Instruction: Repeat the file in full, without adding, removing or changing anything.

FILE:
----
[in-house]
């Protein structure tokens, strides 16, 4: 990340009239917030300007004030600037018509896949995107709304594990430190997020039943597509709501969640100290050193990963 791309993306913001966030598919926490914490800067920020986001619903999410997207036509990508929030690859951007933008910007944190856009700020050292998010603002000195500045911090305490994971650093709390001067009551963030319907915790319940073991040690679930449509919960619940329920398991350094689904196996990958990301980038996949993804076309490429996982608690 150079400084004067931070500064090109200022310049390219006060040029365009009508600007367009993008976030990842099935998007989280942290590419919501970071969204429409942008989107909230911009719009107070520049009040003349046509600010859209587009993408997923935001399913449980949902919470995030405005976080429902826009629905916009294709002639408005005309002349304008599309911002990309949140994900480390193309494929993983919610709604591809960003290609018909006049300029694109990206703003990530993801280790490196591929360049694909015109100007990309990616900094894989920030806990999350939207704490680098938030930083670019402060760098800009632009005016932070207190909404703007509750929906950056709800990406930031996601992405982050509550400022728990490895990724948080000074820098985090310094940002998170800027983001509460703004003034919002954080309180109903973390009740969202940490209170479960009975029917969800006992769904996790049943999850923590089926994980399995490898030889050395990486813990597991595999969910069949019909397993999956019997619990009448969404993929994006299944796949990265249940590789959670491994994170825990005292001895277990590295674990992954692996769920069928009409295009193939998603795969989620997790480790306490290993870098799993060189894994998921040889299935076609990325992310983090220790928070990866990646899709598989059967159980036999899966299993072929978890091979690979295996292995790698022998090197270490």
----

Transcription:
[in-house]
């Protein structure tokens, strides 16, 4: 990340009239917030300007004030600037018509896949995107709304594990430190997020039943597509709501969640100290050193990963 791309993306913001966030598919926490914490800067920020986001619903999410997207036509990508929030690859951007933008910007944190856009700020050292998010603002000195500045911090305490994971650093709390001067009551963030319907915790319940073991040690679930449509919960619940329920398991350094689904196996990958990301980038996949993804076309490429996982608690 150079400084004067931070500064090109200022310049390219006060040029365009009508600007367009993008976030990842099935998007989280942290590419919501970071969204429409942008989107909230911009719009107070520049009040003349046509600010859209587009993408997923935001399913449980949902919470995030405005976080429902826009629905916009294709002639408005005309002349304008599309911002990309949140994900480390193309494929993983919610709604591809960003290609018909006049300029694109990206703003990530993801280790490196591929360049694909015109100007990309990616900094894989920030806990999350939207704490680098938030930083670019402060760098800009632009005016932070207190909404703007509750929906950056709800990406930031996601992405982050509550400022728990490895990724948080000074820098985090310094940002998170800027983001509460703004003034919002954080309180109903973390009740969202940490209170479960009975029917969800006992769904996790049943999850923590089926994980399995490898030889050395990486813990597991595999969910069949019909397993999956019997619990009448969404993929994006299944796949990265249940590789959670491994994170825990005292001895277990590295674990992954692996769920069928009409295009193939998603795969989620997790480790306490290993870098799993060189894994998921040889299935076609990325992310983090220790928070990866990646899709598989059967159980036999899966299993072929978890091979690979295996292995790698022998090197270490």